Side Effects Offset Use of Antibiotics for Ear Infections


The benefits of giving antibiotics to children with ear infections are offset by their side effects, according to an article published in the Journal of the American Medical Association. With side effects taken into account, children with ear infections who take antibiotics are no better off than children who do not receive them, the study concludes.

Researchers found that 80 of 100 children would recover from an ear infection within a few days if given medication to reduce pain and fever but not antibiotics, while 92 of 100 children would be better if given antibiotics. However, 3 to 10 of the children given antibiotics would develop a rash, while 5 to 10 would develop diarrhea. So the number of kids likely to develop side effects is about equal to the number of children who might benefit from antibiotics.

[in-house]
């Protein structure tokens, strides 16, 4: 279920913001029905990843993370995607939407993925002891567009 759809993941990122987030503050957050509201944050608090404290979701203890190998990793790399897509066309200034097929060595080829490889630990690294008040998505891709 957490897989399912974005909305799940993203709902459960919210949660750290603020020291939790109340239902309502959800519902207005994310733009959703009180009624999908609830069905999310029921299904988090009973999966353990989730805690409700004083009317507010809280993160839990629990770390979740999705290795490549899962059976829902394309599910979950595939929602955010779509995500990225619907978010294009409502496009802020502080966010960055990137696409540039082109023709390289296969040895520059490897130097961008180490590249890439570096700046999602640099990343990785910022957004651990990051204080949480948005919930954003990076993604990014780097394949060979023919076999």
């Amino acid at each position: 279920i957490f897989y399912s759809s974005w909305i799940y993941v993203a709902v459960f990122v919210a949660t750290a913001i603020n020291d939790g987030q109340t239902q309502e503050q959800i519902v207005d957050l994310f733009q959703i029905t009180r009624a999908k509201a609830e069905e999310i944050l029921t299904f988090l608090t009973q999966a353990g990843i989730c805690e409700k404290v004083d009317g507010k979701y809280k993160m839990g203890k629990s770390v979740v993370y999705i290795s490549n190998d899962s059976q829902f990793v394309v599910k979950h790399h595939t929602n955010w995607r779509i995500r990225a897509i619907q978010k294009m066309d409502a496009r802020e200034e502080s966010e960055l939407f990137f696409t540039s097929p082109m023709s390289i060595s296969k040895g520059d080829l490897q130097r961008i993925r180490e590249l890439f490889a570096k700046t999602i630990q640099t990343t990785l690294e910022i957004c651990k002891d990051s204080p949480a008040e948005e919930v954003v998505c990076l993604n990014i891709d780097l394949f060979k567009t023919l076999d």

The American Academy of Pediatrics is revising its guidelines for treating ear infections that cause pain and fever. New guidelines are expected to be issued in 2011. Widespread use of antibiotics is causing the development of bacteria that are resistant to them. Antibiotics are not effective in treating illnesses caused by a virus. Ear infections can be caused either by viruses or bacteria.



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